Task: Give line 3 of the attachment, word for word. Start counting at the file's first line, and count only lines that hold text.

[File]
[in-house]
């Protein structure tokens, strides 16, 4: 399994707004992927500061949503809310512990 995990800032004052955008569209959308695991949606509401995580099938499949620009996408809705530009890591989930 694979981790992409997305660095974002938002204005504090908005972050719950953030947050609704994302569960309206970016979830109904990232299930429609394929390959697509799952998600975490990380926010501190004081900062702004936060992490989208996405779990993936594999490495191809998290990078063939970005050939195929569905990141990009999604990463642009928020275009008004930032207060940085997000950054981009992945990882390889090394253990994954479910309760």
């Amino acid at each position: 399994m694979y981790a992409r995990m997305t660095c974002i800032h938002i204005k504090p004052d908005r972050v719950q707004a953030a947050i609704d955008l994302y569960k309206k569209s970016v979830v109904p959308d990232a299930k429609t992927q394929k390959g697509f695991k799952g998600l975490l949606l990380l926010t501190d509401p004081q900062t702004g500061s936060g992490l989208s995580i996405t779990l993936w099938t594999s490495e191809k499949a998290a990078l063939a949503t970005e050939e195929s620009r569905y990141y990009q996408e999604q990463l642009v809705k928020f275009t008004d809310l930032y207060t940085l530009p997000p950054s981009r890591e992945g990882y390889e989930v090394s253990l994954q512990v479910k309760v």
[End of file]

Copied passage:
């Amino acid at each position: 399994m694979y981790a992409r995990m997305t660095c974002i800032h938002i204005k504090p004052d908005r972050v719950q707004a953030a947050i609704d955008l994302y569960k309206k569209s970016v979830v109904p959308d990232a299930k429609t992927q394929k390959g697509f695991k799952g998600l975490l949606l990380l926010t501190d509401p004081q900062t702004g500061s936060g992490l989208s995580i996405t779990l993936w099938t594999s490495e191809k499949a998290a990078l063939a949503t970005e050939e195929s620009r569905y990141y990009q996408e999604q990463l642009v809705k928020f275009t008004d809310l930032y207060t940085l530009p997000p950054s981009r890591e992945g990882y390889e989930v090394s253990l994954q512990v479910k309760v």